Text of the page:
During the 2014 NCAA Men’s Basketball Tournament—the thrilling sports spectacle known as March Madness—the University of Connecticut Huskies, led by their coach, former Sixer Kevin Ollie, went on an inspiring championship run. But it was that team’s performance in one specific statistical category that jumped out: It had only graduated 8 percent of its players over a six-year span.
There is ample evidence that the NCAA is a corrupt institution that exploits its players. In Indentured: The Inside Story of the Rebellion Against the NCAA, New York Times writer Joe Nocera lays bare the sham that is “amateur” intercollegiate athletics, exposing a systemic exploitation of young, primarily black athletes by institutions that purport to be places of wisdom. Division I basketball (and football, for that matter) have become too big to fail. Many athletic departments have budgets in excess of $100 million and are effectively separate, self-sustaining entities on otherwise academic campuses.
The Citizen Bracket includes another metric for each team: Graduation Success Rates—which reflects the proportion of athletes a team has graduated within a six year time frame. When the 12 teams with a 100 percent GSR meet, we take into account another metric: Academic Progress Rates—a multi-year tracking of a team’s classroom performance.
Yet, during the tournament, few in the media will point out the disgrace that big-time college sports has become. Thankfully, a few years ago, when Turner Broadcasting and CBS paid $11 billion for the rights to televise the NCAA tournament, our own Charles Barkley, who will once again be broadcasting the games (and starring in some hilarious commercials with Spike Lee and Samuel L. Jackson), had the guts to speak up. “I’m concerned about the NCAA not graduating these players,” he said. “They aren’t paying the players. I’m not going to go on a rant about where the money goes, but you have an obligation to graduate these players.”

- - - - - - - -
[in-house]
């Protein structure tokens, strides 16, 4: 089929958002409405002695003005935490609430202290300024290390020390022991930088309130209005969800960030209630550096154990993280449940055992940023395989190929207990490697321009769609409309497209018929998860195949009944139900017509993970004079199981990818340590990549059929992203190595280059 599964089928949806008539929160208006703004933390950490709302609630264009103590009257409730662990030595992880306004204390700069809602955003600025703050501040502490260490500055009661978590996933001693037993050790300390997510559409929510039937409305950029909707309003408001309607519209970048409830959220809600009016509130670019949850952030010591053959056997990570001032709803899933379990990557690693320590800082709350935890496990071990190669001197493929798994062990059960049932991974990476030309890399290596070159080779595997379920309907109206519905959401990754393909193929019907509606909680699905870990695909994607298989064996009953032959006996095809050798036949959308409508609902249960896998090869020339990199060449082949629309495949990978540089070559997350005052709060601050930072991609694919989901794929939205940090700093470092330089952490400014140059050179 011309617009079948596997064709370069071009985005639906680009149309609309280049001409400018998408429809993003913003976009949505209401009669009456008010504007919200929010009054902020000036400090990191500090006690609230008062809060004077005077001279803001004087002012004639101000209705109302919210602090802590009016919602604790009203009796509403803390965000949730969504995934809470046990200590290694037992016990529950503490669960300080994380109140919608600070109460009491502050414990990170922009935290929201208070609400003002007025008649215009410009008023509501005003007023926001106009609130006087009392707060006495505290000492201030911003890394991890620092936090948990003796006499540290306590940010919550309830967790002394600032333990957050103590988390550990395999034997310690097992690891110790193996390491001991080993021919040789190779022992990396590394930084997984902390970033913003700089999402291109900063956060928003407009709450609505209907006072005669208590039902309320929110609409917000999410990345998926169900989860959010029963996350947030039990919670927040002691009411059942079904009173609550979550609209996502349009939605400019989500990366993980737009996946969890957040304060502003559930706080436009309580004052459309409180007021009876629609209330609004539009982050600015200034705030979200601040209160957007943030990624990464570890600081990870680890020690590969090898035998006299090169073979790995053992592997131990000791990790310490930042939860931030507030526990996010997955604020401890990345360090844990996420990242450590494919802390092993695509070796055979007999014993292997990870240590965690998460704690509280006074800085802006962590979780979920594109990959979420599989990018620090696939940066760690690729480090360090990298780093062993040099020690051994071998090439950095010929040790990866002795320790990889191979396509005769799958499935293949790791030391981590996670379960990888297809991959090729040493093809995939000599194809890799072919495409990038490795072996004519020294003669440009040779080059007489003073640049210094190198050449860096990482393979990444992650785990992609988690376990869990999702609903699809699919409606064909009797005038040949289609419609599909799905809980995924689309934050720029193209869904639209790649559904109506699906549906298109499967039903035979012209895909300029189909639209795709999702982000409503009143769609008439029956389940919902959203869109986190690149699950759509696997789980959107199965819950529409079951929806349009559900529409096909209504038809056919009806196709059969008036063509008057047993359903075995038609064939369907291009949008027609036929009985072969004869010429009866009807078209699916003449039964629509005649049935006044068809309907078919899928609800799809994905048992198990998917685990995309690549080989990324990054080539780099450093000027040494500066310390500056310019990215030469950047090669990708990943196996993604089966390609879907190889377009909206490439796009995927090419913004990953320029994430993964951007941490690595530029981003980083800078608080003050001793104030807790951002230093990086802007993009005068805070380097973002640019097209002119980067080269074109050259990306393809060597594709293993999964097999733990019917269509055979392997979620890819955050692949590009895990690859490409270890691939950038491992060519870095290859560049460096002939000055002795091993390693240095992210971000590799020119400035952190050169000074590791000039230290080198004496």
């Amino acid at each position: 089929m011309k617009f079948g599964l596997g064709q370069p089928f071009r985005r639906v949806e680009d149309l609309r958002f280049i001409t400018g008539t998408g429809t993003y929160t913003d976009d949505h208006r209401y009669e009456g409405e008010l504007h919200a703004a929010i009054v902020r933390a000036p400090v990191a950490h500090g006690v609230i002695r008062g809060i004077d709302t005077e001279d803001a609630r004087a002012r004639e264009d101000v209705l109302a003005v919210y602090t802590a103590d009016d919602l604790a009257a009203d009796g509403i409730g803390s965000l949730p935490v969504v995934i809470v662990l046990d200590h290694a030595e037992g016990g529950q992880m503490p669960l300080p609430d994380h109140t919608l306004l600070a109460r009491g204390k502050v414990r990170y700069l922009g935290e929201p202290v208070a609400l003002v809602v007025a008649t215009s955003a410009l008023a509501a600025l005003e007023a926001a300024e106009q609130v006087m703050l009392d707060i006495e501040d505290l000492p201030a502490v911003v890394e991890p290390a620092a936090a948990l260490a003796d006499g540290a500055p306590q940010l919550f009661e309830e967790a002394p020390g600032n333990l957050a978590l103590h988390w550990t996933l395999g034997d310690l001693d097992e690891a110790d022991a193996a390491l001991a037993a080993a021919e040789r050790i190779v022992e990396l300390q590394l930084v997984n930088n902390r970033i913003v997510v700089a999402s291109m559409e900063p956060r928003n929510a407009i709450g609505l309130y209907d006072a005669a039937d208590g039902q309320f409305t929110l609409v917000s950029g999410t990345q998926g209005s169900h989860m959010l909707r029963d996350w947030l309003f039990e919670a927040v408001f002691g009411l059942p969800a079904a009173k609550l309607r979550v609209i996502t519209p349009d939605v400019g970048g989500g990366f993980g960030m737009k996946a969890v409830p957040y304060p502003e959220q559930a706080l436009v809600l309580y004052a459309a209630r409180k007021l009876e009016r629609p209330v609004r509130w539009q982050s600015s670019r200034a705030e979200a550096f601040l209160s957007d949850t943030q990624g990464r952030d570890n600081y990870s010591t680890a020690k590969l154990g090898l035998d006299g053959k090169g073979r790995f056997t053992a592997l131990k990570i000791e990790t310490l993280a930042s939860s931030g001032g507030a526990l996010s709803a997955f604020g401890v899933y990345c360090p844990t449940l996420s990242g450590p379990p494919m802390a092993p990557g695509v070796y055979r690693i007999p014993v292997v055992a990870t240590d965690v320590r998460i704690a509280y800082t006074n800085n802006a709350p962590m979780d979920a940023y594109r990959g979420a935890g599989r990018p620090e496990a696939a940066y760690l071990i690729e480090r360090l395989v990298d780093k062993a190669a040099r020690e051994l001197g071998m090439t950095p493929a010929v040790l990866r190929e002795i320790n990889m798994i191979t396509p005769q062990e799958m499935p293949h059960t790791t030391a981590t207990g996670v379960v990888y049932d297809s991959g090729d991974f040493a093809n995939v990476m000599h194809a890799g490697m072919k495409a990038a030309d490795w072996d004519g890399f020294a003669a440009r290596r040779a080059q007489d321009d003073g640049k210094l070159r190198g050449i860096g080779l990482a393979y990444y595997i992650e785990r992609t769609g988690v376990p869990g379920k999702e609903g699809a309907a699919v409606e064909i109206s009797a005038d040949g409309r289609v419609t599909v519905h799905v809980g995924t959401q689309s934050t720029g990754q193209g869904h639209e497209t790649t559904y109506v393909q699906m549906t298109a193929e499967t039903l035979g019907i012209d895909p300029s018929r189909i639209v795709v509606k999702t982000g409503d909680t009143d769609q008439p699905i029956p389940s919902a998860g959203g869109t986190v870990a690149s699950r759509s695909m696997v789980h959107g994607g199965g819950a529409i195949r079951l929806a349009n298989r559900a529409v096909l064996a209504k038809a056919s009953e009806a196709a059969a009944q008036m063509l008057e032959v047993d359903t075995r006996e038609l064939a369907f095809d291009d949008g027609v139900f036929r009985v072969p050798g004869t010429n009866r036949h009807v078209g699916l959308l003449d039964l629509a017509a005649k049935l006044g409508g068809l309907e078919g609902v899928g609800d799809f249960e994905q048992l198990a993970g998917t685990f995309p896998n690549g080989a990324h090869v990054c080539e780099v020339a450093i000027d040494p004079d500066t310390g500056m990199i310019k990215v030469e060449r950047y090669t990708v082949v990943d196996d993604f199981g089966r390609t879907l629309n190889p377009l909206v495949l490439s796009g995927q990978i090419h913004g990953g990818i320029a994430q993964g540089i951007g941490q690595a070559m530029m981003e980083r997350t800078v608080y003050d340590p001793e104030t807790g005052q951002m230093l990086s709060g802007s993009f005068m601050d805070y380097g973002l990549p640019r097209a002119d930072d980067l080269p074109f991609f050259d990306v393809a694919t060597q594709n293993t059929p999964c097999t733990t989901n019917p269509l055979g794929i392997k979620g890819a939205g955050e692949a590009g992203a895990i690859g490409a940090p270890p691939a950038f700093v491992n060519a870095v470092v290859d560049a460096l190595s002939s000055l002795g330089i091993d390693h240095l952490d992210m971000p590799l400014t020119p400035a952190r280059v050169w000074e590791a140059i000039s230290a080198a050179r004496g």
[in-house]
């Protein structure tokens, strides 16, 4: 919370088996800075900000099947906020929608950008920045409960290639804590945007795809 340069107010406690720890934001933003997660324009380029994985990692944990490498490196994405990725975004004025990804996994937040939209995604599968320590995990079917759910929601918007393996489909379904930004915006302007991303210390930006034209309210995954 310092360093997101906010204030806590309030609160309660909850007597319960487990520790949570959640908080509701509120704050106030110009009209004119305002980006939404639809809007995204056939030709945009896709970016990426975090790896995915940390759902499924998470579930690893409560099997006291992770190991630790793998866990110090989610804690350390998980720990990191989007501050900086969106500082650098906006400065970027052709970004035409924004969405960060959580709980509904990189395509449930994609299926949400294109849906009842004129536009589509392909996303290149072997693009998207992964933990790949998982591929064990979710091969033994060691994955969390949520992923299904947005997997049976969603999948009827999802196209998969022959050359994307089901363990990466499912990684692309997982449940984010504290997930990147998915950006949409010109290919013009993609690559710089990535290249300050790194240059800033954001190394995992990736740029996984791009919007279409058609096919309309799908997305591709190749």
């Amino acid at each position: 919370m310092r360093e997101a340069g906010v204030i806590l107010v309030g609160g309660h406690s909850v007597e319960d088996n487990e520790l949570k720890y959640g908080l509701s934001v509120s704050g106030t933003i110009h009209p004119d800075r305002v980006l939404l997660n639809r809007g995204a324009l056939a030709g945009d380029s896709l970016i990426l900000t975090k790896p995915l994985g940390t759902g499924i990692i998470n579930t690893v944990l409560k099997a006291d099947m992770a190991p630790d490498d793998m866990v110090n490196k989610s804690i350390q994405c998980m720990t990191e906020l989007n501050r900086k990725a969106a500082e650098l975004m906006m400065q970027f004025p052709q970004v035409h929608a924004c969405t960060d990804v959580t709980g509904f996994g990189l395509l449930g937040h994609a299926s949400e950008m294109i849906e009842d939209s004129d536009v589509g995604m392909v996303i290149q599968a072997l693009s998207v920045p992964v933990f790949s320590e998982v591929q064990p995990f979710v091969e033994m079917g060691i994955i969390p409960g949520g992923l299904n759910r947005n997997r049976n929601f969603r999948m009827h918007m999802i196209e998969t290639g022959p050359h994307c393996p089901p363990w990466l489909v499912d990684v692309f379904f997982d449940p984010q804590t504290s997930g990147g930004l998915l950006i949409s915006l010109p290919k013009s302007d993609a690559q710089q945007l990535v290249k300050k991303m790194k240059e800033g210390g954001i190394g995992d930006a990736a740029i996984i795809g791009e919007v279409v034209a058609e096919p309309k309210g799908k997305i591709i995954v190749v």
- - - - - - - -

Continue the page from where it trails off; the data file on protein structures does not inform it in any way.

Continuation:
So what is someone who loves March Madness, but who is also afflicted with a social conscience, to do? Align your fandom with your world view. That’s what I started doing a few years back, filling out my bracket by picking the schools with the best graduation rates. That way, I’m rooting for the schools that do things the right way, and I don’t feel quite as complicit in the sham system the NCAA promulgates.
In addition to its tournament seeding, The Citizen Bracket includes another metric for each team: Graduation Success Rates (GSR), which reflects the proportion of athletes a team has graduated within a six year time frame. When the teams with a 100 percent GSR meet, we take into account another metric: Academic Progress Rates (APR), a multi-year tracking of a team’s classroom performance. (In the case of Kansas and Vermont, who have the same stats, we picked Kansas because its basketball ranking is higher.)
Data has been taken from the just-released annual report of The Institute for Diversity and Ethics in Sport at the University of Central Florida. According to the study, 63 of the 68 tournament teams, or 93 percent, had GSRs of 50 percent or more; 78 percent had a rate of 60 percent or more; and 69 percent graduated 70 percent or more. Twelve teams posted a GSR of 100 percent, which means my picks will be made from this exclusive list: Kansas, Duke, Notre Dame, Butler, Bucknell, Creighton, Middle Tennessee, Princeton, Dayton, Vermont, Winthrop…and, of course, last year’s champion, our very own Villanova. The Wildcats—a number one seed in the East Region—have a good chance of repeating on the court this year, proof that it’s possible to excel at basketball and have the right values in the classroom.Header photo: Villanova's 2016 championship team, which has a 100% GSR. Via Villanova MBB Twitter